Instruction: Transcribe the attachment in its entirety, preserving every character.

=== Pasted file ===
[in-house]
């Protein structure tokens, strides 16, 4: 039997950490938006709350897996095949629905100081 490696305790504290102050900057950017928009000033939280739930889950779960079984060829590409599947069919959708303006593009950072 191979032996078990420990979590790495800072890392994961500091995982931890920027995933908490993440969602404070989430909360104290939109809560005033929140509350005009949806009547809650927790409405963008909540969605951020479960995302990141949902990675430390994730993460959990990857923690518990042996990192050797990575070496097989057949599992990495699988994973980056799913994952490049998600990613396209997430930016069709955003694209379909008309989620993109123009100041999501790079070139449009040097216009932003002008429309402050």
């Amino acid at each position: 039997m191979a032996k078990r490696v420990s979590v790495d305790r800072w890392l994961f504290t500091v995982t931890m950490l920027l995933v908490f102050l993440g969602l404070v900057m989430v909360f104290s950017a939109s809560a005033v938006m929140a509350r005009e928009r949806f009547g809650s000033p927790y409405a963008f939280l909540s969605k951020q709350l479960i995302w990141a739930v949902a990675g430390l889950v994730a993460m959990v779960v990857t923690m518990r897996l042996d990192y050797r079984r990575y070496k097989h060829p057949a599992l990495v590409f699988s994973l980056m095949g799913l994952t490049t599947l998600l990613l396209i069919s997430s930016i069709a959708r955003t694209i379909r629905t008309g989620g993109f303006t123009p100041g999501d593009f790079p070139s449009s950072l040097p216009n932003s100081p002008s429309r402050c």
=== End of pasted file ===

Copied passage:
[in-house]
């Protein structure tokens, strides 16, 4: 039997950490938006709350897996095949629905100081 490696305790504290102050900057950017928009000033939280739930889950779960079984060829590409599947069919959708303006593009950072 191979032996078990420990979590790495800072890392994961500091995982931890920027995933908490993440969602404070989430909360104290939109809560005033929140509350005009949806009547809650927790409405963008909540969605951020479960995302990141949902990675430390994730993460959990990857923690518990042996990192050797990575070496097989057949599992990495699988994973980056799913994952490049998600990613396209997430930016069709955003694209379909008309989620993109123009100041999501790079070139449009040097216009932003002008429309402050």
């Amino acid at each position: 039997m191979a032996k078990r490696v420990s979590v790495d305790r800072w890392l994961f504290t500091v995982t931890m950490l920027l995933v908490f102050l993440g969602l404070v900057m989430v909360f104290s950017a939109s809560a005033v938006m929140a509350r005009e928009r949806f009547g809650s000033p927790y409405a963008f939280l909540s969605k951020q709350l479960i995302w990141a739930v949902a990675g430390l889950v994730a993460m959990v779960v990857t923690m518990r897996l042996d990192y050797r079984r990575y070496k097989h060829p057949a599992l990495v590409f699988s994973l980056m095949g799913l994952t490049t599947l998600l990613l396209i069919s997430s930016i069709a959708r955003t694209i379909r629905t008309g989620g993109f303006t123009p100041g999501d593009f790079p070139s449009s950072l040097p216009n932003s100081p002008s429309r402050c």